D. The Payment of the Severance Cost Complies with Section 503(c) of the Bankruptcy Code 27. Section 503(c) of the Bankruptcy Code has three key provisions: (a) a general prohibition against retention plans for insiders; (b) limitations on severance payments for insiders; and (c) standards governing other transfers to certain employees, among others, that are outside of the ordinary course of business. See 11 U.S.C. § 503(c). The Debtors submit that the first two subsections of section 503(c) are inapplicable to the requested relief herein because (a) the severance payable to the Employees does not include any retention payments and (b) the Employees are not insiders of the Debtors. First, the Employees are statutorily not insiders. Section 101(31)(B) of the Bankruptcy Code defines an “insider” of a corporate debtor as someone who is a “(i) director the debtor, (ii) officer of the debtor, (iii) person in control of the debtor, (iv) partnership in which the debtor is a general partner; (v) general partner of the debtor; or (vi) relative of a general partner, director, officer, or person in control of the debtor.” No Employee serves as an officer or director of the Debtors. Allard Decl. ¶ 6. No Employee is in control of the Debtors (as more clearly outlined below) and no Employee is a relative of a director or Corporate-Level Executive (as defined herein).6 Id. Further, no Employee has a title that would suggest they are an insider of the Debtors. Instead, the Employees’ specific titles are Passenger Service Agent, Passenger Service Representative and Operations Coordinator. Id. 28. Second, the Employees are not insiders as the term is used under applicable case law. The Employees do not exercise control or authority over the Debtors’ affairs or business operations as a whole, do not dictate the Debtors’ corporate policies or sit on the Debtors’ board 6 The corporate-level executives (the “Corporate-Level Executives”) include the Company’s senior executive team, comprising the Chief Executive Officer, Chief Financial Officer, Chief Commercial Officer, Chief Digital and Customer Experience Officer, Chief Legal and Institutional Affairs Officer, Chief Human Resources Officer and Chief Operations Officer.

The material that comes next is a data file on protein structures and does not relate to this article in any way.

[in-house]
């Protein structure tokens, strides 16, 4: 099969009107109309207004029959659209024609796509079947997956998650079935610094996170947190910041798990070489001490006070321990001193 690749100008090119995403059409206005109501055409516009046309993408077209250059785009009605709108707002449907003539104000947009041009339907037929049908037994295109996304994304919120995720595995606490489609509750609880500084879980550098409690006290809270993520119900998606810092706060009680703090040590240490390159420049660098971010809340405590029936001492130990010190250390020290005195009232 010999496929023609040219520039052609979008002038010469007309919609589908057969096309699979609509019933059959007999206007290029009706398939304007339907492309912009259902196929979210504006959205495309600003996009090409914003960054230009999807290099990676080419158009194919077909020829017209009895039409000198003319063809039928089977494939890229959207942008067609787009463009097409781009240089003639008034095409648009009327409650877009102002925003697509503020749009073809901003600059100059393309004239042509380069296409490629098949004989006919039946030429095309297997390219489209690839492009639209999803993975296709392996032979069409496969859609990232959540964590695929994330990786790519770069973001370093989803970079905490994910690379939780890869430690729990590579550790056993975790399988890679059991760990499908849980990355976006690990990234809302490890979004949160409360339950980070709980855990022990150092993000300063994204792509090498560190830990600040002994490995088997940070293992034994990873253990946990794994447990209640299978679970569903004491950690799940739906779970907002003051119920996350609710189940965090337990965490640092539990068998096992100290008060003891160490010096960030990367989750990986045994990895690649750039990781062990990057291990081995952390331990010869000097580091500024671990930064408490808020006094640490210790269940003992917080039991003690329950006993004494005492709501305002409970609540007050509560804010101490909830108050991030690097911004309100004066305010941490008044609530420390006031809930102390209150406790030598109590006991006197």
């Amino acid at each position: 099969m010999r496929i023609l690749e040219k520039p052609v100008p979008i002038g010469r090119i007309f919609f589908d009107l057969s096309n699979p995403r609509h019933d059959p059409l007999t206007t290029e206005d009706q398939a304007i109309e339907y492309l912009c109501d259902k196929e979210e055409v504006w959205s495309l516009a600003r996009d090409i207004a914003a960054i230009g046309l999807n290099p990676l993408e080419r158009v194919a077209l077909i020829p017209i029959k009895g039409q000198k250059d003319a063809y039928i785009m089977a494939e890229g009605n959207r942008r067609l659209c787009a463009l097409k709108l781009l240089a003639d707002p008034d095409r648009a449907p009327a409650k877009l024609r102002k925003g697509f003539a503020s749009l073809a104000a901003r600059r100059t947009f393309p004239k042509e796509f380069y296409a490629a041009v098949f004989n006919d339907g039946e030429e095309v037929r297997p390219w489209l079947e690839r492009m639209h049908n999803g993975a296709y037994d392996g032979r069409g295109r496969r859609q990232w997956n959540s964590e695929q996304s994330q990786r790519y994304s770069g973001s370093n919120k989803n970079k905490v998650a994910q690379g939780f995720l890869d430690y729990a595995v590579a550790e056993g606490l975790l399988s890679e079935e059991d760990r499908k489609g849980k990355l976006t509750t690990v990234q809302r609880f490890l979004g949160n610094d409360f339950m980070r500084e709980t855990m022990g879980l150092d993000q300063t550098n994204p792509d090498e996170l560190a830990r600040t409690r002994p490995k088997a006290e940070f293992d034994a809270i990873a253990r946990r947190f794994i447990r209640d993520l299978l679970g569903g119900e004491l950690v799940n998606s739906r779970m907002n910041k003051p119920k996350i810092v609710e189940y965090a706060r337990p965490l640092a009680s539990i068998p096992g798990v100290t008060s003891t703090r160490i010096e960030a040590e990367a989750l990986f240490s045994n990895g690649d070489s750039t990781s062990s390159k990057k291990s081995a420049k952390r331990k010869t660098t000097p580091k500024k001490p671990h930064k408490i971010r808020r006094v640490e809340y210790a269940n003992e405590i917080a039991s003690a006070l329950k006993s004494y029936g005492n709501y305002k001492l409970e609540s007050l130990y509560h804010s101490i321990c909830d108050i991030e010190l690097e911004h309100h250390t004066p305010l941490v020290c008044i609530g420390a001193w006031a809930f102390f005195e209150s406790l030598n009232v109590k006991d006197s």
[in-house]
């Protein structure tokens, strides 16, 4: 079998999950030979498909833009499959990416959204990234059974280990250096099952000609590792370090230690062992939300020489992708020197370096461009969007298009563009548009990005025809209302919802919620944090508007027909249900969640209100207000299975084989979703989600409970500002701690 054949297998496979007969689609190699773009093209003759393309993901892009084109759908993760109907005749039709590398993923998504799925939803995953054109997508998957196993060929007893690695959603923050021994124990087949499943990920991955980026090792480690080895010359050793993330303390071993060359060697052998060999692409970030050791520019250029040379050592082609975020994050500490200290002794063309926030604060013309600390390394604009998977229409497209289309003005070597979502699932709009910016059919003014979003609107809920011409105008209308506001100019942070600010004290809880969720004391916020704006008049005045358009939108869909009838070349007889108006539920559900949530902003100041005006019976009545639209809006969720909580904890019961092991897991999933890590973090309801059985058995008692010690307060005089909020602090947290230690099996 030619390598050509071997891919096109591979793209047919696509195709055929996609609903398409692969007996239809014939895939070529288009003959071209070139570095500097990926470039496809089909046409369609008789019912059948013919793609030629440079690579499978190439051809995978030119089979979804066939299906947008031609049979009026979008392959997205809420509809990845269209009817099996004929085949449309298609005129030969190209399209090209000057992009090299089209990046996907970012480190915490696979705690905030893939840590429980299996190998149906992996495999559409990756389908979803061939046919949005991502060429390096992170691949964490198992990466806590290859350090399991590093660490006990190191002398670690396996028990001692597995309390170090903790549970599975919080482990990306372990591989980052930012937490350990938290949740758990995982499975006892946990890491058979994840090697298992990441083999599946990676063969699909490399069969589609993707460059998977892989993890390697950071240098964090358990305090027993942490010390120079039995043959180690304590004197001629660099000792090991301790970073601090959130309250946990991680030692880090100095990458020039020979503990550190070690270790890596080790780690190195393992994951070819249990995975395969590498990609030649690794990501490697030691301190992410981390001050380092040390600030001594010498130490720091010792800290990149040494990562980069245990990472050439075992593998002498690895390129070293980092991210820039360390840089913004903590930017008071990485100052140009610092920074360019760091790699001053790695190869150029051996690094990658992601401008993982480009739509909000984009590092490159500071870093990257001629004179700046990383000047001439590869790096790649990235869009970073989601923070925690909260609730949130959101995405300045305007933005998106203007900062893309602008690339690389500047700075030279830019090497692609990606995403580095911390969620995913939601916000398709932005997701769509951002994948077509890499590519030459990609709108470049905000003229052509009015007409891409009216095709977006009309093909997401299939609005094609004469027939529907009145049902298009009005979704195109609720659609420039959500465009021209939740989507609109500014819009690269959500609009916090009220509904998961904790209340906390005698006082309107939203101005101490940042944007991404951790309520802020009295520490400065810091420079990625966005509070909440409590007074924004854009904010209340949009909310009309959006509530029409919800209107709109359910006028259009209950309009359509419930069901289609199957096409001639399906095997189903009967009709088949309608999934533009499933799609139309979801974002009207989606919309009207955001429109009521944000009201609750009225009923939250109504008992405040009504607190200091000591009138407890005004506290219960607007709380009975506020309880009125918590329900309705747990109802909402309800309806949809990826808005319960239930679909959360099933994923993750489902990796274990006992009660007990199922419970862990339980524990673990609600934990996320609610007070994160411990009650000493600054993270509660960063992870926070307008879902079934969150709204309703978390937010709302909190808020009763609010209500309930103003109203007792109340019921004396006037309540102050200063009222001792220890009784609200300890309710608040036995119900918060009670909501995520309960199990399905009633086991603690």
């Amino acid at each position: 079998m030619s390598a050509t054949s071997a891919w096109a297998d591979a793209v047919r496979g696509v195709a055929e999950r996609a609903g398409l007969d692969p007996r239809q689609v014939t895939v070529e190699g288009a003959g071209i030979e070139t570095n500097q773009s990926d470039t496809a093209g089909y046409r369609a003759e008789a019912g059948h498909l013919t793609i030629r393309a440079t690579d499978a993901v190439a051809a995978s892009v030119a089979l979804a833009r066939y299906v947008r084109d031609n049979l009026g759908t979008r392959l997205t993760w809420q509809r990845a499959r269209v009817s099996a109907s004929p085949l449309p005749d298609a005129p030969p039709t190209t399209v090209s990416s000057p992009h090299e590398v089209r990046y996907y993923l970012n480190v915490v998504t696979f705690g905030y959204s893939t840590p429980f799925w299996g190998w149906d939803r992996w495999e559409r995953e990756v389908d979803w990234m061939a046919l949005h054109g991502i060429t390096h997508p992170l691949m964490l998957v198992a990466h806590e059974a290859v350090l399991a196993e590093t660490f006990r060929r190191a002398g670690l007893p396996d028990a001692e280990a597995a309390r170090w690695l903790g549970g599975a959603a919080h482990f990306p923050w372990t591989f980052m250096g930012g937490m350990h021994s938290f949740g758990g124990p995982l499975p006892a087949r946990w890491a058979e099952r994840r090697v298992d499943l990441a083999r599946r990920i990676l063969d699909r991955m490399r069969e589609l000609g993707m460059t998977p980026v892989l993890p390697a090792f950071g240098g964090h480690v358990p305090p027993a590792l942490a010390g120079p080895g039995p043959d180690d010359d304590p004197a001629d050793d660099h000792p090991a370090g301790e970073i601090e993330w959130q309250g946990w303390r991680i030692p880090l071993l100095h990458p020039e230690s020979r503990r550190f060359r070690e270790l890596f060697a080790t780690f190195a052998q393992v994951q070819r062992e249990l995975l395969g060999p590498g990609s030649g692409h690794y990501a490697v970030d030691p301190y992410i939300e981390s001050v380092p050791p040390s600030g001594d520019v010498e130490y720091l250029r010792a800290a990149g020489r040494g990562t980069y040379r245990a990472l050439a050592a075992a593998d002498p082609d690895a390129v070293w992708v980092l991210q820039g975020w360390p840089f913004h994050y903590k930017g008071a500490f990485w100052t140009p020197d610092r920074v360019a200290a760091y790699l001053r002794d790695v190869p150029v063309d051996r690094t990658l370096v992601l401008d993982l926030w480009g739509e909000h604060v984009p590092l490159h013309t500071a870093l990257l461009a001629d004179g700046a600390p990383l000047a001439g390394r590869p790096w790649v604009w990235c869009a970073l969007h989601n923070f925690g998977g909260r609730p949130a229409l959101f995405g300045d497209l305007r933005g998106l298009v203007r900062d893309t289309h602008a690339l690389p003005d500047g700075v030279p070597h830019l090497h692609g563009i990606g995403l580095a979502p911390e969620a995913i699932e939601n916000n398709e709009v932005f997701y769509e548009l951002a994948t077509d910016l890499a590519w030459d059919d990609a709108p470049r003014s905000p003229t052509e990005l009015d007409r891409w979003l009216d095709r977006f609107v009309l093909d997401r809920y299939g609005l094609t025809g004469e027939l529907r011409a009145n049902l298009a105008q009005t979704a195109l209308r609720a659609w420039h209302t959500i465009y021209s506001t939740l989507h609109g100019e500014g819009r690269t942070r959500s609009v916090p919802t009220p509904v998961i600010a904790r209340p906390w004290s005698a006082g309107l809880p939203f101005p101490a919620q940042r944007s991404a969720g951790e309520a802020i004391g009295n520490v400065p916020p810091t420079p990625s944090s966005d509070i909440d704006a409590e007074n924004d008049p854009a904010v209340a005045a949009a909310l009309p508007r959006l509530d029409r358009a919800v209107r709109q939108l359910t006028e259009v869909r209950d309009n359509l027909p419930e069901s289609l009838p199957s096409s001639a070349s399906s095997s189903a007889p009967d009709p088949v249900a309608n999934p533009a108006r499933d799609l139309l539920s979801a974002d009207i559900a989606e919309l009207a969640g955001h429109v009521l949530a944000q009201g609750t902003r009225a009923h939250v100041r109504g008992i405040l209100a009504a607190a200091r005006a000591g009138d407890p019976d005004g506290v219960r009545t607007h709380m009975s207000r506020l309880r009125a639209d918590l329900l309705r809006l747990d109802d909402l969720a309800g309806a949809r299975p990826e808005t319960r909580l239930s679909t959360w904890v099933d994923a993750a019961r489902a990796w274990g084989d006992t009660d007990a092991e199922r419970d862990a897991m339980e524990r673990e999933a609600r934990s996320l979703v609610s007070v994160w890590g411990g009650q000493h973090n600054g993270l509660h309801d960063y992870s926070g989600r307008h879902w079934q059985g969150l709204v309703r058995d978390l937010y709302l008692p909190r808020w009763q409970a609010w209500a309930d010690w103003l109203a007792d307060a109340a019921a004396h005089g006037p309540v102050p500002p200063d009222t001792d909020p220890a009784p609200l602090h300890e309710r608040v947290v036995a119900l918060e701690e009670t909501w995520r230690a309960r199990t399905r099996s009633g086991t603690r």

17